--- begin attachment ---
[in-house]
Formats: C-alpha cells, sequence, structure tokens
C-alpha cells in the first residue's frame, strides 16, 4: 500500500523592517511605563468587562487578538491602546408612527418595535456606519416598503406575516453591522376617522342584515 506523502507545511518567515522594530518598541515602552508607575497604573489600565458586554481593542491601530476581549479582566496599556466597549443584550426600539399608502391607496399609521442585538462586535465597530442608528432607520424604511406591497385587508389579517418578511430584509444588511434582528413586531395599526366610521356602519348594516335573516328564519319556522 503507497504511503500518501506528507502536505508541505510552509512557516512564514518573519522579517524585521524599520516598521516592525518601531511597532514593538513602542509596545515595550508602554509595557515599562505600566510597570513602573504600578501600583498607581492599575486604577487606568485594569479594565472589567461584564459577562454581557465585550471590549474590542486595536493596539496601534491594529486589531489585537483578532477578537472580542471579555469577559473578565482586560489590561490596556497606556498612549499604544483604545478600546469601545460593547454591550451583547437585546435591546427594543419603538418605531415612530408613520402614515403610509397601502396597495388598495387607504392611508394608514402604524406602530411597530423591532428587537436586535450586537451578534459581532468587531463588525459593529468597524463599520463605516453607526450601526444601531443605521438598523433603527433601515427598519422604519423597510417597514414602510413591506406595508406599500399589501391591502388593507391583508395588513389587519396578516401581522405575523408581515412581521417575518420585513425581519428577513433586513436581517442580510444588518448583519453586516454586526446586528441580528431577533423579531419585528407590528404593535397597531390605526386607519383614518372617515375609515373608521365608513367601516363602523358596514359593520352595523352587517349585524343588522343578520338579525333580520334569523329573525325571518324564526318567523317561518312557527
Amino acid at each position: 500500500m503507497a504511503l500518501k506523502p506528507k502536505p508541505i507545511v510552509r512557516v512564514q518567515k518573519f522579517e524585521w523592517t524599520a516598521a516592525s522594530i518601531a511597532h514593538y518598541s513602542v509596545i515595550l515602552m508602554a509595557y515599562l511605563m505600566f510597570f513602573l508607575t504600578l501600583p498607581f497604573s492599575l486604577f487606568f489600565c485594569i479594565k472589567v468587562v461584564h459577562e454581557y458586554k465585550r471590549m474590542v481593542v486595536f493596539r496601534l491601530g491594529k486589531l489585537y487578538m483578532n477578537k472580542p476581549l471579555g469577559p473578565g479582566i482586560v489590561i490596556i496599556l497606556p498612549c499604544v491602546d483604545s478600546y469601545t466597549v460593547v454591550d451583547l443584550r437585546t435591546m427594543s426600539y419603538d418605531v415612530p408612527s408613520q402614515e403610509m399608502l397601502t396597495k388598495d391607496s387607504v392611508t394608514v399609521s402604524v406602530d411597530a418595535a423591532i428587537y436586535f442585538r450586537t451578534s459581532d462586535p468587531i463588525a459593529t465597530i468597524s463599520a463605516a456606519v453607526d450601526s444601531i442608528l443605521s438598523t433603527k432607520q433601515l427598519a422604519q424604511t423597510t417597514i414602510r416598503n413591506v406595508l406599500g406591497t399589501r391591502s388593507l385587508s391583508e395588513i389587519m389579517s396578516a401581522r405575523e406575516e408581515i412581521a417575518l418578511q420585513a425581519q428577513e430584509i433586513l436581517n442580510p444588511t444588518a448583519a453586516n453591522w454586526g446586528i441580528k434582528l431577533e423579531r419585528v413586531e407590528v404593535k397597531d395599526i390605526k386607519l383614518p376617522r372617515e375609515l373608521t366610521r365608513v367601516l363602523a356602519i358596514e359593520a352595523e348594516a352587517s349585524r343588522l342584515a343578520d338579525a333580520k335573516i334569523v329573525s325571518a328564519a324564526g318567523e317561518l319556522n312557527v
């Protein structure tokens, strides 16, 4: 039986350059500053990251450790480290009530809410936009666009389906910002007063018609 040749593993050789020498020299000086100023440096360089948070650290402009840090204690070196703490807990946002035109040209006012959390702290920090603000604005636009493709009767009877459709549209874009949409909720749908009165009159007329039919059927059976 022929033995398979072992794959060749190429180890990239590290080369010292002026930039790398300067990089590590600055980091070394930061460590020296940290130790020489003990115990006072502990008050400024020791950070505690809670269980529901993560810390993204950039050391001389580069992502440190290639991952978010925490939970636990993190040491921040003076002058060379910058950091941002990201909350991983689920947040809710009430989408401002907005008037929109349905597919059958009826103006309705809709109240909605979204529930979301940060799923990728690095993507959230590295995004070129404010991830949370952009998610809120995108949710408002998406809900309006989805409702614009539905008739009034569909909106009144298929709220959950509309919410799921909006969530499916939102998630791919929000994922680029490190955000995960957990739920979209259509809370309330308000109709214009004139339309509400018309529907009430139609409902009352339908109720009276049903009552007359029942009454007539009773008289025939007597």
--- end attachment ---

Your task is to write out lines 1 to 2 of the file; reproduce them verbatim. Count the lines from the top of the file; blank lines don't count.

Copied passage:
[in-house]
Formats: C-alpha cells, sequence, structure tokens